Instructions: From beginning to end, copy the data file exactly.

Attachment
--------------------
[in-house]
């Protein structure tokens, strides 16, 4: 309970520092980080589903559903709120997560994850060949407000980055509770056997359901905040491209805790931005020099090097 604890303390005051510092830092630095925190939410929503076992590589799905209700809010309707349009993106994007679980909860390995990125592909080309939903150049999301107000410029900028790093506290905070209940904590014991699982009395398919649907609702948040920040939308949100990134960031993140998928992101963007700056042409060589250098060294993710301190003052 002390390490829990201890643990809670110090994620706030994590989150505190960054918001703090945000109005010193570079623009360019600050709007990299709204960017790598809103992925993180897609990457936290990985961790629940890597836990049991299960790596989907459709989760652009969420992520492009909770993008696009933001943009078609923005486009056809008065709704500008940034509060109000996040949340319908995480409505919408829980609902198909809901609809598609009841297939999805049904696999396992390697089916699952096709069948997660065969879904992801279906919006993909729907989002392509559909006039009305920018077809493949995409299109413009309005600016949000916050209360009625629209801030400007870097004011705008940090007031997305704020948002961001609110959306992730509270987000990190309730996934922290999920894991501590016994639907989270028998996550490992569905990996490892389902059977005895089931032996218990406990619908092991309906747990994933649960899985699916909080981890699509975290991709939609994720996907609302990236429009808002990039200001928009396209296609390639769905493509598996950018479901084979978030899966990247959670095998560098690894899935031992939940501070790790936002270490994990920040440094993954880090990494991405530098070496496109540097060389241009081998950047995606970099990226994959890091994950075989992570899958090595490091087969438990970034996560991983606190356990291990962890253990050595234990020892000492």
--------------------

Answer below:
[in-house]
């Protein structure tokens, strides 16, 4: 309970520092980080589903559903709120997560994850060949407000980055509770056997359901905040491209805790931005020099090097 604890303390005051510092830092630095925190939410929503076992590589799905209700809010309707349009993106994007679980909860390995990125592909080309939903150049999301107000410029900028790093506290905070209940904590014991699982009395398919649907609702948040920040939308949100990134960031993140998928992101963007700056042409060589250098060294993710301190003052 002390390490829990201890643990809670110090994620706030994590989150505190960054918001703090945000109005010193570079623009360019600050709007990299709204960017790598809103992925993180897609990457936290990985961790629940890597836990049991299960790596989907459709989760652009969420992520492009909770993008696009933001943009078609923005486009056809008065709704500008940034509060109000996040949340319908995480409505919408829980609902198909809901609809598609009841297939999805049904696999396992390697089916699952096709069948997660065969879904992801279906919006993909729907989002392509559909006039009305920018077809493949995409299109413009309005600016949000916050209360009625629209801030400007870097004011705008940090007031997305704020948002961001609110959306992730509270987000990190309730996934922290999920894991501590016994639907989270028998996550490992569905990996490892389902059977005895089931032996218990406990619908092991309906747990994933649960899985699916909080981890699509975290991709939609994720996907609302990236429009808002990039200001928009396209296609390639769905493509598996950018479901084979978030899966990247959670095998560098690894899935031992939940501070790790936002270490994990920040440094993954880090990494991405530098070496496109540097060389241009081998950047995606970099990226994959890091994950075989992570899958090595490091087969438990970034996560991983606190356990291990962890253990050595234990020892000492």